Charges filed against two Michigan police officers after AG's misconduct investigation | Michigan Radio
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Charges filed against two Michigan police officers after AG's misconduct investigation

Sep 15, 2020

Attorney General Dana Nessel
Credit Lester Graham / Michigan Radio

Michigan Attorney General Dana Nessel announced Tuesday the results of her office's investigation into three separate incidents of alleged police misconduct involving officers in Jackson, Saginaw and Washtenaw counties.  

Former city of Saginaw police officer Adam Collier, who is white, will face felony charges for allegedly using excessive force during an arrest on July 11. Collier is accused of striking a handcuffed woman, who is Black, with a closed fist, first as she entered his patrol car and later at the jail after she allegedly spat at him. Collier was fired on July 17.

But no charges are being brought against Austin Pearson, a white deputy with the Washtenaw County Sheriff's Office, after Nessel's office determined that Pearson's use of force was justified in light of the alleged level of resistance of the suspect and her husband, both of whom are Black. Pearson punched the suspect with a closed fist after the suspect allegedly severely bit his arm and would not release her jaw.

"While the outcomes in terms of charges are different in these cases, in both cases I can assure you a thorough, unbiased review of the evidence was conducted," Nessel said.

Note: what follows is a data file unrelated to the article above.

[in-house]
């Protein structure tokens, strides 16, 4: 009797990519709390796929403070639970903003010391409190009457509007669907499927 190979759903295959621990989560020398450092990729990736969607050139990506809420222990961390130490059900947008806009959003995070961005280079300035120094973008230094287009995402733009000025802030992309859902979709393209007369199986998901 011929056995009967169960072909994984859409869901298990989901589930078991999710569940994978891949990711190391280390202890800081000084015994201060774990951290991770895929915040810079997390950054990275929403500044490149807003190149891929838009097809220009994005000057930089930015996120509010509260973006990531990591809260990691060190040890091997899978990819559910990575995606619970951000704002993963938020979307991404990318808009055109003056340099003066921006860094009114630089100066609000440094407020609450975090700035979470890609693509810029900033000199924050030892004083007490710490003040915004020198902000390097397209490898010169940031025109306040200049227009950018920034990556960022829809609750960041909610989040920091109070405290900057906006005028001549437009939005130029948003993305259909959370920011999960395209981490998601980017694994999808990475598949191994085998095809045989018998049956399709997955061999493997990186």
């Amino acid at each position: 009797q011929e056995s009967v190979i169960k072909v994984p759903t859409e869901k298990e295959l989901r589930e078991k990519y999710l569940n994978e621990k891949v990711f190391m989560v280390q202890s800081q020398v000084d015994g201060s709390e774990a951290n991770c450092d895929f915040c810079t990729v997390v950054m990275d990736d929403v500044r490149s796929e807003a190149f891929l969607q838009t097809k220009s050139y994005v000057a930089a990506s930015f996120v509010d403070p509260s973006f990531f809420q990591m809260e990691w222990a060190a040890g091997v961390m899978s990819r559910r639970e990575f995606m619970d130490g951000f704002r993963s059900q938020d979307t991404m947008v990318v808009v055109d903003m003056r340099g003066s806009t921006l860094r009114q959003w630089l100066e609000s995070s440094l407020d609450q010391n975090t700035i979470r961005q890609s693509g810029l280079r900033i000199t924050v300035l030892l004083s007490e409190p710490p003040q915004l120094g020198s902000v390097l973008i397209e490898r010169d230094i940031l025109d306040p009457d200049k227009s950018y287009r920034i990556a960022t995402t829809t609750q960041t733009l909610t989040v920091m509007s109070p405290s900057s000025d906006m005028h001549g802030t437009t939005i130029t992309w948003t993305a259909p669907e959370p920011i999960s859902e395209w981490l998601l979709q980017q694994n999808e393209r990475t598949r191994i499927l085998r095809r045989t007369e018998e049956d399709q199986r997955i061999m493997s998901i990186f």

"We recognize that cases of excessive force are always sensitive and of great concern to the public," Nessel said. "But that is particularly so because of the terrible tragedies involving aggressive acts by law enforcement across the country this summer."

In the third case, Blackman-Leoni Township public safety officer David Lubahn faces felony perjury charges for allegedly using false and misleading information to obtain a search warrant.

"Law enforcement officers take an oath of office and we fully expect them to uphold that promise," said Nessel. "Those who betray their oath behave in a manner beneath their position as trusted public servants and undermine the credibility of every upstanding officer who serves." 

Nessel said her office reviewed the cases at the request of county prosecutors with the goal of avoiding potential or actual conflicts of interest by local officials.

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